A SaaS company offering back-up cloud solutions approached me to help them writing a blog article. It ought to explain e-mail migrations in simple words. The article explained the context and then guided the user through the process itself. It answered such questions as:
- why migrate from one service to the other?
- what advantages does it have?
- what kinds of migration exists?
- how to plan the migration properly?
This article required extensive research as well as setting up two trial accounts and conducting a test migration to make the screenshots and describe the process properly.
In the end, I come up with an article that summarizes the advantages of the target platform against the legacy, highlights the differences between three kinds of migration — stages, cutover, and hybrid — and outlines a step-by-step migration plan. The article also touched such important issues as internal communication, such as finding tech evangelists and early adopters.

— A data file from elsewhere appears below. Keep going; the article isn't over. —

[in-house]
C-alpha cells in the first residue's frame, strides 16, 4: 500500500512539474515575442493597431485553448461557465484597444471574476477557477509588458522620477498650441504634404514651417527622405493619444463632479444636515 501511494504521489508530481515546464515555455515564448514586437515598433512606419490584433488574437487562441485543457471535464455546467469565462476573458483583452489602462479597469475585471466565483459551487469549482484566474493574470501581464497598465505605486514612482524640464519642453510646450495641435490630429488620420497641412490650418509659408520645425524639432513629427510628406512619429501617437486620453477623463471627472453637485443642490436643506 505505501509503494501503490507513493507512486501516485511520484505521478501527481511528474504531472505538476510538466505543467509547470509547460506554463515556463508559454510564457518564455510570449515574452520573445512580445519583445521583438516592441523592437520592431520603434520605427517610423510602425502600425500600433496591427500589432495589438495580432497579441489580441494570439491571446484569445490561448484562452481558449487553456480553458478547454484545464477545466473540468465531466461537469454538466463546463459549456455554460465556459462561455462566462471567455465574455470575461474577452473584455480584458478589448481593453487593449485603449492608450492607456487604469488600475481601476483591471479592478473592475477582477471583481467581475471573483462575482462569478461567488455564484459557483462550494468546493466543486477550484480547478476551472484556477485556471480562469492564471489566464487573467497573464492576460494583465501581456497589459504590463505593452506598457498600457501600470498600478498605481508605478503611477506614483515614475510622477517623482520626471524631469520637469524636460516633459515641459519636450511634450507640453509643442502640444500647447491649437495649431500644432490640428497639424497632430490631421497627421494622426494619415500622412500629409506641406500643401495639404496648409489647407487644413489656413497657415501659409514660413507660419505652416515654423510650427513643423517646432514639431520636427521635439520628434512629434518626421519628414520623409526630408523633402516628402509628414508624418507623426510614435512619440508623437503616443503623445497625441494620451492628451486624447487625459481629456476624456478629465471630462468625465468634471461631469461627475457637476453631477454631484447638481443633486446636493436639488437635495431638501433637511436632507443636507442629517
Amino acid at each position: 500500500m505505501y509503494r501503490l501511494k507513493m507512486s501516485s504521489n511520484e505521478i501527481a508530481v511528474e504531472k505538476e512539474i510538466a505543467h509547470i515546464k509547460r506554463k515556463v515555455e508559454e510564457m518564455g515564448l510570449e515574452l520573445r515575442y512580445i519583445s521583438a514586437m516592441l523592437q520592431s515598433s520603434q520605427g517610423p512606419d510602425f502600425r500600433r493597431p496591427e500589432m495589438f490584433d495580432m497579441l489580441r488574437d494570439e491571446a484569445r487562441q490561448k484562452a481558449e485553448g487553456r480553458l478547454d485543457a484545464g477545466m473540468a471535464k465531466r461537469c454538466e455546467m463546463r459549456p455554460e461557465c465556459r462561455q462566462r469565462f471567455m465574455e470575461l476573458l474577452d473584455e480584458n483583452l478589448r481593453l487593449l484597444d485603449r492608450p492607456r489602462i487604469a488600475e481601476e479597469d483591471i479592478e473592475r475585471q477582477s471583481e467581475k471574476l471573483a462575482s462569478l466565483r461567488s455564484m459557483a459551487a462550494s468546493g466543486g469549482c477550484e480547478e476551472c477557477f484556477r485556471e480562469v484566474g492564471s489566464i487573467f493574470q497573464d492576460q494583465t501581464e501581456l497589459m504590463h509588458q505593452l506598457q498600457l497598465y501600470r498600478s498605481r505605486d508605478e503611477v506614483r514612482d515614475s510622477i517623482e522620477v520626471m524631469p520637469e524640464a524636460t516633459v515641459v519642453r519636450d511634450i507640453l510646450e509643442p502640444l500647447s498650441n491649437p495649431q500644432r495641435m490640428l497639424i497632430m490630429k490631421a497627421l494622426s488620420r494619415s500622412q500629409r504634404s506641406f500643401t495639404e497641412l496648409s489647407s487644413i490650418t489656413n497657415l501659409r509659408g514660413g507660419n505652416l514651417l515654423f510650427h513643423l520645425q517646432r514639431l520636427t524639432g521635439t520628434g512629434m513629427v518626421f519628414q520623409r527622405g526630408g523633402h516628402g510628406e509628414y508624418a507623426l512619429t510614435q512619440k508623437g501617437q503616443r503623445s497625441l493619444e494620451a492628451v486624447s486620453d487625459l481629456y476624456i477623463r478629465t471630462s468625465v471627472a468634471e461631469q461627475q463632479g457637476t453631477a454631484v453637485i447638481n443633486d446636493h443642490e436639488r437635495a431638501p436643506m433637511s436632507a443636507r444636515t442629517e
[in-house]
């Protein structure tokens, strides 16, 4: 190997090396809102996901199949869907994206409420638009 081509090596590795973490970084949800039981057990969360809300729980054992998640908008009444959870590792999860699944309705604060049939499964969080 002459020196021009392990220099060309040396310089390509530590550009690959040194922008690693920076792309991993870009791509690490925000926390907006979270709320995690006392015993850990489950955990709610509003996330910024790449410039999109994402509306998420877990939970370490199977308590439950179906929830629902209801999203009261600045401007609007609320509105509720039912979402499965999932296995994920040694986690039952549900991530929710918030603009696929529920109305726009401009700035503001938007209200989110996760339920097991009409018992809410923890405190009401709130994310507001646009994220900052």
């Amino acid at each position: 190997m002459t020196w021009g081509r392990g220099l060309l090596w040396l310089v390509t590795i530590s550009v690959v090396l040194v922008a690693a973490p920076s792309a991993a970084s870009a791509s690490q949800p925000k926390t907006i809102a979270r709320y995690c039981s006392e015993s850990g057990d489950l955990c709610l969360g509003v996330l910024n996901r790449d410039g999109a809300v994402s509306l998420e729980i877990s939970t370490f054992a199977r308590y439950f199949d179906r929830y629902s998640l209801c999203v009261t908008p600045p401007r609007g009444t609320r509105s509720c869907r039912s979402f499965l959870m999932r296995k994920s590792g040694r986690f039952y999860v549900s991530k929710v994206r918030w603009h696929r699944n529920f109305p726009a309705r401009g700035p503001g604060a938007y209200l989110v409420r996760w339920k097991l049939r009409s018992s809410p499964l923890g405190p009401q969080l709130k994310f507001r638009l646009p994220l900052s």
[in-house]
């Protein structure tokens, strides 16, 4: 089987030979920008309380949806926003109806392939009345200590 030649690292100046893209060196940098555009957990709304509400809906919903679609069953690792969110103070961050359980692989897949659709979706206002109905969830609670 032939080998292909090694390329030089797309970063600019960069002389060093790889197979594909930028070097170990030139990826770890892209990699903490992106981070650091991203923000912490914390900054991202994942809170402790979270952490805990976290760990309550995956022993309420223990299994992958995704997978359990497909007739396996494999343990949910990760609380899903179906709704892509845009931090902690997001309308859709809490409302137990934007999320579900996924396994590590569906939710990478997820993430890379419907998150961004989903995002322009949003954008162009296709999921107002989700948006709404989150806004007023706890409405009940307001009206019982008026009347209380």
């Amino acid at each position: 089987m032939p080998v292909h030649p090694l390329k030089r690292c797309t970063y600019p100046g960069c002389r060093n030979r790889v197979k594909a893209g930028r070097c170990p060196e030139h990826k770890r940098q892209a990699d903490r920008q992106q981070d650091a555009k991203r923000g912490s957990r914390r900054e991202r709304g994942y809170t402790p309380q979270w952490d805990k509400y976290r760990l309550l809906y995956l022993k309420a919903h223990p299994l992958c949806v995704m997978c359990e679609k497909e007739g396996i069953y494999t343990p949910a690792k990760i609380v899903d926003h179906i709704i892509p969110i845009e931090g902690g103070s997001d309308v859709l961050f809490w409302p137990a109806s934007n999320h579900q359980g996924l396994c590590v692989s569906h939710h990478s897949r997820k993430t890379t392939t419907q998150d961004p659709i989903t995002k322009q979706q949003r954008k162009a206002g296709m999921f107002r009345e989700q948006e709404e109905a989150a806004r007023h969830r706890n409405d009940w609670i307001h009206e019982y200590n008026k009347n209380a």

The main part described the migration itself. It explained how to create an integration account, user accounts, transfer the data between two systems, and migrate the data in batches.
The articled concluded with a necessity to back-up both e-mail boxes to prevent losing important data during migration.
The customer later gave me a similar assignment: a blog article that described steps and things to keep in mind for reverse migration.
The main challenge of both articles lay in translating the Microsoft documentation into a blog format. It is always fascinating to decide on what you pick up from the documentation (and what can be dropped) and how you paraphrase it or make it more relevant for your use case.